Chip Miller is a director and producer, currently in the role of associate producer at Portland Center Stage at The Armory. They were previously the artistic associate/resident director at Kansas City Repertory Theatre. Directing:
Redwood [world premiere], Hedwig & The Angry Inch (Portland Center Stage at The Armory); School Girls; Or, The African Mean Girls Play, Welcome to Fear City, Sex with Strangers, A Raisin in the Sun (Kansas City Repertory Theatre); Becoming Martin by Kevin Willmott (world premiere, The Coterie Theatre); dwb: driving while black (Lawrence Arts Center); 4:48 Psychosis (The Buffalo Room). Chip has developed work with playwrights including Kevin Willmott, Kara Lee Corthron, Brittany K. Allen, Catherine Trieschmann, Darren Canady, Andrew Rosendorf, Michelle T. Johnson, and Michael Finke. They have developed work at The William Inge Theater Festival, NYU Steindhard’s New Plays for Young Audiences, Portland Center Stage at The Armory’s JAW: A Playwrights Festival, Orlando Shakes Playfest, Midwest Dramatists Center, and Kansas City Repertory Theatre’s OriginKC: New Works Festival. Education: B.F.A., NYU Tisch School of the Arts.
New Morse Code (Hannah Collins, cello; Michael Compitello, percussion) is the confluence of two magnetic personalities who have taken up the admirable task of creating a hub for the performance, commissioning, and promotion of new music. NMC is theoretically the alluring and uncommon combination of cello and percussion, but in practice is best described as two musicians of extraordinary depth and skill untethered by their instrumental constraints. This unrestricted approach has allowed them to create a body of work in which Hannah can be found crushing plastic bottles and Michael plucking the strings of the cello–all with the intention of expanding and facilitating the imaginations of their composer-collaborators–while ultimately creating a meaningful and lasting repertoire. The performances that arise from this playful and innovative methodology reveal Hannah and Michael’s passion for sharing the work of their friends and peers, and aside from their effortless ability to perform the most finger-twisting of contemporary repertoire, NMC’s ability to communicate the esoteric details and depth of these complex works is what makes them truly remarkable chamber musicians. As tireless advocates for new music, they constantly seek out diverse venues (wineries, outdoor parks, art museums, elementary school classrooms), and their ability to connect with disparate audiences by way of their disarming charm, accessible intellect, and dynamic musicality is exceptional. Hannah and Michael formed New Morse Code while they were students at Yale after returning to the United States from extended and informative study in Europe. Inspired by their similar yet different experiences abroad, they began performing together and planting the seeds that would blossom into their dedicated community of collaborators and followers. They currently teach at the University of Kansas and serve as assistant directors of Avaloch Farm Music Institute.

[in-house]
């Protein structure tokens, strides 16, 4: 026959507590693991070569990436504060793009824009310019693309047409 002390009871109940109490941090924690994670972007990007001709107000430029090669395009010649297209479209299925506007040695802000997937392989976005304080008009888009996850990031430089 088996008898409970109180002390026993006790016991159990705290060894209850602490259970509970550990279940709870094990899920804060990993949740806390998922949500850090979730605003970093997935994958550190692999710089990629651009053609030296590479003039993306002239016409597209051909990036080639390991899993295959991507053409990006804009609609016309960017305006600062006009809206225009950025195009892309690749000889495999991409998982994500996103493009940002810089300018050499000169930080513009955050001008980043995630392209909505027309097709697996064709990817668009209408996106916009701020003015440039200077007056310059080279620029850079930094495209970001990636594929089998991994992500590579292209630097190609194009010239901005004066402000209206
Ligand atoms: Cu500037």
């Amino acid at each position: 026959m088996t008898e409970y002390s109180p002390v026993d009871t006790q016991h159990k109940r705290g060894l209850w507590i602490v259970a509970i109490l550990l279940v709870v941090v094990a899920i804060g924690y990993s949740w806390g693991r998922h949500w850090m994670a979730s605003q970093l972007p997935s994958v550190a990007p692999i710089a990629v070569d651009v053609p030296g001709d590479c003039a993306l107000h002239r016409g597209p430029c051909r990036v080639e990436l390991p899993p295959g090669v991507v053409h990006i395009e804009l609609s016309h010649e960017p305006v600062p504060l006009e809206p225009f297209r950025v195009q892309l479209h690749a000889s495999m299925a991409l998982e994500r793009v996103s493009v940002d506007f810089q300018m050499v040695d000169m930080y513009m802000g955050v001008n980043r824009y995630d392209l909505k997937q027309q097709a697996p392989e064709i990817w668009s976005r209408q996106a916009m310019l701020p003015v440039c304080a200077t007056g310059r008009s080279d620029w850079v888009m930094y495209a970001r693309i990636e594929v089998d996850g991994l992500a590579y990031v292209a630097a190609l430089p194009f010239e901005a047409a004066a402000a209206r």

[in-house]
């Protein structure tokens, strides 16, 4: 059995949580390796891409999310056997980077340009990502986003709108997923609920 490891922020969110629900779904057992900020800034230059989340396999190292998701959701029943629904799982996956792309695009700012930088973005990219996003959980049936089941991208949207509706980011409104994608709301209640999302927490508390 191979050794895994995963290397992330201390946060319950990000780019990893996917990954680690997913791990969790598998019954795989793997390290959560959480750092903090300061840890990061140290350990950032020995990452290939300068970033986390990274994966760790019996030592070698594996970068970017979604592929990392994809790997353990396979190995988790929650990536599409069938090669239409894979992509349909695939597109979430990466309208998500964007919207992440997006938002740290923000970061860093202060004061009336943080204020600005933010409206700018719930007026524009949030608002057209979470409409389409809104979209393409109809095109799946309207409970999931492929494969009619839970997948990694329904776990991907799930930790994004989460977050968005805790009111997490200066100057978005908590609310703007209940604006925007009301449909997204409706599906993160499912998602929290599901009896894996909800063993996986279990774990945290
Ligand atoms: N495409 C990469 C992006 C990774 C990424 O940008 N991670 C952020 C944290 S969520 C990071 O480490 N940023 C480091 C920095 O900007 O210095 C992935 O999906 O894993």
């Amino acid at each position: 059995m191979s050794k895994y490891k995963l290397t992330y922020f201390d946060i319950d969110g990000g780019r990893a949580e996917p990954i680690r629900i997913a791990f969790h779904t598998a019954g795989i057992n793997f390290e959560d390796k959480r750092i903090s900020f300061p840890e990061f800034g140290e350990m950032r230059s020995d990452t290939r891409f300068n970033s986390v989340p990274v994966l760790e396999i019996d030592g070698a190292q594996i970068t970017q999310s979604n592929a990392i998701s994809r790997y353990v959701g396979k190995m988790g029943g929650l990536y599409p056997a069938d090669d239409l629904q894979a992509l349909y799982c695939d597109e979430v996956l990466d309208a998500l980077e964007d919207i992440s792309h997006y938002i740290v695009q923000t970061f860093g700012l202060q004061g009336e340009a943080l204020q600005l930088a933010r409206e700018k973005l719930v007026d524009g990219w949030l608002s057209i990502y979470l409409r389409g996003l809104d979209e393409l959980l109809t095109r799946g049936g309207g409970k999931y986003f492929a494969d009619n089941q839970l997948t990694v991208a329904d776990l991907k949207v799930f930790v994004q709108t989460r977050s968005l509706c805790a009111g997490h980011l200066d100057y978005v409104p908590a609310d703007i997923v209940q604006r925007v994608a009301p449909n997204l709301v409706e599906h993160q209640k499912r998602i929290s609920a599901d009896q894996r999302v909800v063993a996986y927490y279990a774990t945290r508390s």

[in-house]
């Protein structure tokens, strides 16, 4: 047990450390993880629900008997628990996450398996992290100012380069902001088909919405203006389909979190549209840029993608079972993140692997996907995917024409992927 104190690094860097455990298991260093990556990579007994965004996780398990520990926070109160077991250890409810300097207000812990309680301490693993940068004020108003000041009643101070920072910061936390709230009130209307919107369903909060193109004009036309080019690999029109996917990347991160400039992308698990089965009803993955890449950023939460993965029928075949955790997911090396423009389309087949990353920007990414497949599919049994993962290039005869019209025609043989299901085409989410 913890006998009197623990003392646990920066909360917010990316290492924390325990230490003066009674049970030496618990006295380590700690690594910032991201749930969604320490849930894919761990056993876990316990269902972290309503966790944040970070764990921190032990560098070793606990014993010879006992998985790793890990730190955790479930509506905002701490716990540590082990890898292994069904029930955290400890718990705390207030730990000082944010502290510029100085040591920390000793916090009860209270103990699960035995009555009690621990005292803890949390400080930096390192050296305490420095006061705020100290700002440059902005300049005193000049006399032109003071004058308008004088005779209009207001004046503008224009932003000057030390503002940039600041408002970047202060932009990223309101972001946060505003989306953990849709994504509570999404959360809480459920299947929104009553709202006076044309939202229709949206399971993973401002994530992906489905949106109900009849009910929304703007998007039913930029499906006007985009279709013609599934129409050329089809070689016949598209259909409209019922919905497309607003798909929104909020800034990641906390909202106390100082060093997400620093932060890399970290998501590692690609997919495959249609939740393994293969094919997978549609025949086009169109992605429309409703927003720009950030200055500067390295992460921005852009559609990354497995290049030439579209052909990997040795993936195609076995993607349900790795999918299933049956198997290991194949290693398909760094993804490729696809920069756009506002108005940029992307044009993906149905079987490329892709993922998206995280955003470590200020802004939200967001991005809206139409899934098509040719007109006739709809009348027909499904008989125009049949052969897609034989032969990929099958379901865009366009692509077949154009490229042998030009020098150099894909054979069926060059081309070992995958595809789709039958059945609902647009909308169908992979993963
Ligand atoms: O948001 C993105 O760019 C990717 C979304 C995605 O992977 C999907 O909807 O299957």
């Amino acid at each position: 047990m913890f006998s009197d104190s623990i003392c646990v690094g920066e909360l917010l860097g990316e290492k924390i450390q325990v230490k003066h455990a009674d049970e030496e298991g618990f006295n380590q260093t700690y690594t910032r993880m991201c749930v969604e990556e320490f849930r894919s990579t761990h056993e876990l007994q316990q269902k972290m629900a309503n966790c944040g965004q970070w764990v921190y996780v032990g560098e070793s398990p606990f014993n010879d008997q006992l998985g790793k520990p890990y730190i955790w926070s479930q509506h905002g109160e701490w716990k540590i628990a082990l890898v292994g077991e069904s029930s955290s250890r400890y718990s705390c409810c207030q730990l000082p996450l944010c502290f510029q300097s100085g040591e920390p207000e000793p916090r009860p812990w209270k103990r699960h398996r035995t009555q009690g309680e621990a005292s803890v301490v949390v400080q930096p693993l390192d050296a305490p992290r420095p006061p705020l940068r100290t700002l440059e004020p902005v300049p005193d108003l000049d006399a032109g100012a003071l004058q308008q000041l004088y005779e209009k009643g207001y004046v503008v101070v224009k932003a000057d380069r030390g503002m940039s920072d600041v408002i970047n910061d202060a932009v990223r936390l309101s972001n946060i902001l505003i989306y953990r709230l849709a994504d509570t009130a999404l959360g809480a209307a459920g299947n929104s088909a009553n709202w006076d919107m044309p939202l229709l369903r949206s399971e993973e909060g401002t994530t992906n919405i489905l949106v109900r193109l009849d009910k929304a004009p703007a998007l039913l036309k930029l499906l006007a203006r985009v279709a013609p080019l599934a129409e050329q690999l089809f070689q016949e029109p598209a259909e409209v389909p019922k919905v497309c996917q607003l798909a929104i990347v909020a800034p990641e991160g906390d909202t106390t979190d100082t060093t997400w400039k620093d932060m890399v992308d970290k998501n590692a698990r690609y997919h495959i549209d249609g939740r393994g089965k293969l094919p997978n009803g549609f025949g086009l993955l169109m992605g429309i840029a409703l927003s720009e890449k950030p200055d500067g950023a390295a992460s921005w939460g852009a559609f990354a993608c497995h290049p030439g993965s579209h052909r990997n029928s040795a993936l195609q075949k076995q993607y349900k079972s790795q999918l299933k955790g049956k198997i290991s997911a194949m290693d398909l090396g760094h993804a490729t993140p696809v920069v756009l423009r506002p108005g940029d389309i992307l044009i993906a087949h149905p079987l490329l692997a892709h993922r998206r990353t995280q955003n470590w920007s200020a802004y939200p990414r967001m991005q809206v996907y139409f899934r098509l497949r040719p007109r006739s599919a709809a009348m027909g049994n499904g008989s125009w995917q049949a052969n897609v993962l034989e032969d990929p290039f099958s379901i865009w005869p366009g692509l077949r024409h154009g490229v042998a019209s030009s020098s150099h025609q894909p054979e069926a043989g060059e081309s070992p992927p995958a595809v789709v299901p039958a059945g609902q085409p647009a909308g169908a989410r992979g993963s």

Baruch Performing Arts Center is an acclaimed performing arts presence. Located in the heart of Manhattan just east of Chelsea and the famed flatiron building, BPAC presents renowned classical music, opera, jazz, theater, dance, discussion, film, and innovative cross-genre programming. BPAC has presented over 1,000 cultural programs in its 5 spaces since 2003. Its curated season of 30 programs annually emphasizes new work experienced in intimate settings, the diversity of American culture as exemplified by Baruch students (who come from 130 different countries) and work that lives at the confluence of art and social justice.
Past presentations have included theatre companies such as the National Asian American Theatre Company, Folksbiene, Blessed Unrest, and The Acting Company. Dance companies such as Caleb Teicher & Co, Dusan Tynek, Heidi Latsky Dance, José Limón, and Urban Bush Women. BPAC is the New York home of the Alexander String Quartet and presents a rich chamber music season including artists such as the Israeli Chamber Project, Cantata Profana, violinist Tessa Lark, cellist Joshua Roman, and pianist Sara Davis Buechner. BPAC offers a jazz series named for bassist and faculty member Milt Hinton, which has featured artists such as Grammy-Award winner Vince Giordano and the Nighthawks, and the Aaron Diehl Trio. Discussion program have included writers Teju Cole, Colum McCann and Amitav Ghosh, actress Linda Lavin, and thought leaders such as Gloria Steinem and U.N. Secretary General Kofi Annan. Visit www.baruch.cuny.edu/bpac for complete and up-to-date information on the 2020 Fall Season.
Opera Omaha, the only professional opera company in Nebraska, began in 1958 as the Omaha Civic Opera Society, a volunteer association, and with tremendous community support became fully professional by 1970. Opera Omaha produces a season of original mainstage productions, presented at the historic Orpheum Theater, and smaller productions and musical events throughout the community. Opera Omaha is internationally known for its productions of eight world premieres and four American premieres of classical masterpieces and is highly regarded regionally for extensive community engagement and education programs. Opera Omaha also produces ONE Festival, an innovative spring festival, and facilitates a groundbreaking civic practice initiative, the Holland Community Opera Fellowship – work that is key to Opera Omaha’s ongoing transformation from a performing arts organization to a cultural resource for the community. Visit www.operaomaha.org for more information.